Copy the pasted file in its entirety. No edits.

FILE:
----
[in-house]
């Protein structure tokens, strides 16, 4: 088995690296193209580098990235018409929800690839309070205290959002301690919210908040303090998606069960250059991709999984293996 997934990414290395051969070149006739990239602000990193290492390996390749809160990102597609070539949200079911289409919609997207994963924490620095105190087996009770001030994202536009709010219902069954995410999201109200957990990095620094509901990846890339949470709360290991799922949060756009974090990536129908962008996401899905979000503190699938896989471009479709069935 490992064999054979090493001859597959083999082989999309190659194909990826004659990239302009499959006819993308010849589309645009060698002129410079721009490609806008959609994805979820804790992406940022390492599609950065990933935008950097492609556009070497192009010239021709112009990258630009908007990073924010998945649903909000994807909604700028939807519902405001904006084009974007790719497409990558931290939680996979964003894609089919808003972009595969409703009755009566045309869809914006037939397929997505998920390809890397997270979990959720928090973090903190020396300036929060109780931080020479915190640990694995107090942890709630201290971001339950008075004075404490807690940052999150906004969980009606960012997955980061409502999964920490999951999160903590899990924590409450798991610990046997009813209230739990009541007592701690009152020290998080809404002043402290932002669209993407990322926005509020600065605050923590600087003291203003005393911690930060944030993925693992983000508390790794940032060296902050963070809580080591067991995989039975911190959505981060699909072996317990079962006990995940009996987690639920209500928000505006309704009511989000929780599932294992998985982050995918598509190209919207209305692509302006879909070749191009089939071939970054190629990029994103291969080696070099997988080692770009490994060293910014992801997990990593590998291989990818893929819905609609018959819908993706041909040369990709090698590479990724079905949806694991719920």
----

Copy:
[in-house]
């Protein structure tokens, strides 16, 4: 088995690296193209580098990235018409929800690839309070205290959002301690919210908040303090998606069960250059991709999984293996 997934990414290395051969070149006739990239602000990193290492390996390749809160990102597609070539949200079911289409919609997207994963924490620095105190087996009770001030994202536009709010219902069954995410999201109200957990990095620094509901990846890339949470709360290991799922949060756009974090990536129908962008996401899905979000503190699938896989471009479709069935 490992064999054979090493001859597959083999082989999309190659194909990826004659990239302009499959006819993308010849589309645009060698002129410079721009490609806008959609994805979820804790992406940022390492599609950065990933935008950097492609556009070497192009010239021709112009990258630009908007990073924010998945649903909000994807909604700028939807519902405001904006084009974007790719497409990558931290939680996979964003894609089919808003972009595969409703009755009566045309869809914006037939397929997505998920390809890397997270979990959720928090973090903190020396300036929060109780931080020479915190640990694995107090942890709630201290971001339950008075004075404490807690940052999150906004969980009606960012997955980061409502999964920490999951999160903590899990924590409450798991610990046997009813209230739990009541007592701690009152020290998080809404002043402290932002669209993407990322926005509020600065605050923590600087003291203003005393911690930060944030993925693992983000508390790794940032060296902050963070809580080591067991995989039975911190959505981060699909072996317990079962006990995940009996987690639920209500928000505006309704009511989000929780599932294992998985982050995918598509190209919207209305692509302006879909070749191009089939071939970054190629990029994103291969080696070099997988080692770009490994060293910014992801997990990593590998291989990818893929819905609609018959819908993706041909040369990709090698590479990724079905949806694991719920």